Marie (and her three fathers) are taking A-levels. Marie passes. She spends the summer in the country with her mother, Sylvia, who has returned from America with her Californian husband who... See full summary »
A bourgeois couple, modern yet conventional. One night by accident, a young prostitute barges into their lives. Hounded down, beaten up, threatened, she will continue to struggle, with the ... See full summary »
When Victor finds out one morning that his wife had left him and that she had forgotten to at least buy milk for the Kids, he finds that things can only get worse. Having also been fired ... See full summary »
The "Green Planet" belongs to another solar system. Through the simplicity of their lifestyle those who live there are a real step ahead of us: they spend their time concentrating their ... See full summary »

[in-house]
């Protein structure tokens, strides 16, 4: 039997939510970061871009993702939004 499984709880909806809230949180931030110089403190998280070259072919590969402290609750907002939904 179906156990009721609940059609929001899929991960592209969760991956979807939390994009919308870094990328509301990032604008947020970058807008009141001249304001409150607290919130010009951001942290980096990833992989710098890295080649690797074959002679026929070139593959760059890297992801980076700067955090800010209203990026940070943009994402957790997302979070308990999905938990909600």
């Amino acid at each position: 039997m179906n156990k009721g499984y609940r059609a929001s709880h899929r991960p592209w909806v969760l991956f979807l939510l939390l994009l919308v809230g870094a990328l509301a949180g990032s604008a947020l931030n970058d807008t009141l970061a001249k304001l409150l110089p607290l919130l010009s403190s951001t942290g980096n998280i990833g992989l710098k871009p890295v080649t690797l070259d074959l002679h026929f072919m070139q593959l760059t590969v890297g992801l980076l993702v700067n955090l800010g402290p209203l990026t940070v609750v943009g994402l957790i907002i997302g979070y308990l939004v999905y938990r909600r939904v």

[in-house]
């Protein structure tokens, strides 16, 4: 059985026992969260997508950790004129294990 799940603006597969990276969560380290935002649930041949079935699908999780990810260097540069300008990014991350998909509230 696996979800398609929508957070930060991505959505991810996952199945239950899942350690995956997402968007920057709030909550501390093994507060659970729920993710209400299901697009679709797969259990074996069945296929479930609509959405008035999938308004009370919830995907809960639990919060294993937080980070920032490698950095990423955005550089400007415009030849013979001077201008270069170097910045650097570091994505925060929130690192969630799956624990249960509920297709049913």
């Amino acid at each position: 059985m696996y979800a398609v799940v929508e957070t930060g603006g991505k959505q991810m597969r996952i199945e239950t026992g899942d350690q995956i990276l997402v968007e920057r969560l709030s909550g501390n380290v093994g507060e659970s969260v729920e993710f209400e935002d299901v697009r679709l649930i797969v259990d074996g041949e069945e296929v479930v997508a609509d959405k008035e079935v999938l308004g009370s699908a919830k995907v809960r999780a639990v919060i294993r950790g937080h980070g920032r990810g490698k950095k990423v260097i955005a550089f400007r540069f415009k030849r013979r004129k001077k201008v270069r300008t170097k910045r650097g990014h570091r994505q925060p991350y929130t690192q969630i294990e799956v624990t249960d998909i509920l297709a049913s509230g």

Marie (and her three fathers) are taking A-levels. Marie passes. She spends the summer in the country with her mother, Sylvia, who has returned from America with her Californian husband who has two sons. Marie falls in and out of love for the first time in front of her alarmed fathers, who see Marie's innocence slipping away at frightening speed, and their relationships with the two women become even more complicated. Written by
Uninvolving or irritating characters, minimal plot with a few old clichés (e.g. a weakling with acne gets bullied by the Adonises who get the girls, so he takes up weightlifting to fight back; a loudmouthed American eventually has a heart attack - no doubt we are supposed to cheer)... it all soon makes you want to switch channels. However, the sets, settings (both in Paris and in the countryside), decors and photography are lovely and make it worth sticking with. In some respects, without the boorish characters it could just about be the sort of program you could expect to see on the Living Channel. The underground cathedral-like cave shown certainly had my attention.
5 of 10 people found this review helpful.
Was this review helpful to you?